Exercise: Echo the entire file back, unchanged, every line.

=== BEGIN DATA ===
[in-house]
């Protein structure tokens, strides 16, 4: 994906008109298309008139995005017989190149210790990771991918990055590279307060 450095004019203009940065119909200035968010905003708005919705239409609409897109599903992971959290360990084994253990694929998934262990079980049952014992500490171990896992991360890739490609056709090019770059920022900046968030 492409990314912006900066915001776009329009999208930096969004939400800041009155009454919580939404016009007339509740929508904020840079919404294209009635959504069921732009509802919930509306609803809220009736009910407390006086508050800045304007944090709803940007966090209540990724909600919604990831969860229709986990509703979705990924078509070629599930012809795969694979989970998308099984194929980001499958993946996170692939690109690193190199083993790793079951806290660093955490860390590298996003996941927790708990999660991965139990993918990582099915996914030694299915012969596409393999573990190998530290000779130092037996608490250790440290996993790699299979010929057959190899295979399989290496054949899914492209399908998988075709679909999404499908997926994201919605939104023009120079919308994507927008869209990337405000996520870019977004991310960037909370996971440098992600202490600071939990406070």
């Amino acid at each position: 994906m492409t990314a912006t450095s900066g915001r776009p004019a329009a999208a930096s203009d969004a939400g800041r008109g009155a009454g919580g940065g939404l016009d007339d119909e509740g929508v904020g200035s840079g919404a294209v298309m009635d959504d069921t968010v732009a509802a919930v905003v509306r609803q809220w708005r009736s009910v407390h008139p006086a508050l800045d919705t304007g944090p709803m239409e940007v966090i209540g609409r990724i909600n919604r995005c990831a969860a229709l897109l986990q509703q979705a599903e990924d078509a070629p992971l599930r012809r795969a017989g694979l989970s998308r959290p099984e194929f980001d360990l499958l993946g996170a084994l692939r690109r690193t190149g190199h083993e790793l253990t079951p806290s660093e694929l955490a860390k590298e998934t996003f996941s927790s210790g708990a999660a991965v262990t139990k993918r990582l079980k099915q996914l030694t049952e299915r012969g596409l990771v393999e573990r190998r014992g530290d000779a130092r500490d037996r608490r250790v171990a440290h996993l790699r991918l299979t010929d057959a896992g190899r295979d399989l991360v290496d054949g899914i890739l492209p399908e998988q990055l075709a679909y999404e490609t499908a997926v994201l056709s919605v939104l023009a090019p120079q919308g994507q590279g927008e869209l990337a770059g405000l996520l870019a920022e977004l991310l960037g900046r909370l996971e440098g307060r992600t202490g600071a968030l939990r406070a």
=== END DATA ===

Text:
[in-house]
């Protein structure tokens, strides 16, 4: 994906008109298309008139995005017989190149210790990771991918990055590279307060 450095004019203009940065119909200035968010905003708005919705239409609409897109599903992971959290360990084994253990694929998934262990079980049952014992500490171990896992991360890739490609056709090019770059920022900046968030 492409990314912006900066915001776009329009999208930096969004939400800041009155009454919580939404016009007339509740929508904020840079919404294209009635959504069921732009509802919930509306609803809220009736009910407390006086508050800045304007944090709803940007966090209540990724909600919604990831969860229709986990509703979705990924078509070629599930012809795969694979989970998308099984194929980001499958993946996170692939690109690193190199083993790793079951806290660093955490860390590298996003996941927790708990999660991965139990993918990582099915996914030694299915012969596409393999573990190998530290000779130092037996608490250790440290996993790699299979010929057959190899295979399989290496054949899914492209399908998988075709679909999404499908997926994201919605939104023009120079919308994507927008869209990337405000996520870019977004991310960037909370996971440098992600202490600071939990406070």
């Amino acid at each position: 994906m492409t990314a912006t450095s900066g915001r776009p004019a329009a999208a930096s203009d969004a939400g800041r008109g009155a009454g919580g940065g939404l016009d007339d119909e509740g929508v904020g200035s840079g919404a294209v298309m009635d959504d069921t968010v732009a509802a919930v905003v509306r609803q809220w708005r009736s009910v407390h008139p006086a508050l800045d919705t304007g944090p709803m239409e940007v966090i209540g609409r990724i909600n919604r995005c990831a969860a229709l897109l986990q509703q979705a599903e990924d078509a070629p992971l599930r012809r795969a017989g694979l989970s998308r959290p099984e194929f980001d360990l499958l993946g996170a084994l692939r690109r690193t190149g190199h083993e790793l253990t079951p806290s660093e694929l955490a860390k590298e998934t996003f996941s927790s210790g708990a999660a991965v262990t139990k993918r990582l079980k099915q996914l030694t049952e299915r012969g596409l990771v393999e573990r190998r014992g530290d000779a130092r500490d037996r608490r250790v171990a440290h996993l790699r991918l299979t010929d057959a896992g190899r295979d399989l991360v290496d054949g899914i890739l492209p399908e998988q990055l075709a679909y999404e490609t499908a997926v994201l056709s919605v939104l023009a090019p120079q919308g994507q590279g927008e869209l990337a770059g405000l996520l870019a920022e977004l991310l960037g900046r909370l996971e440098g307060r992600t202490g600071a968030l939990r406070a």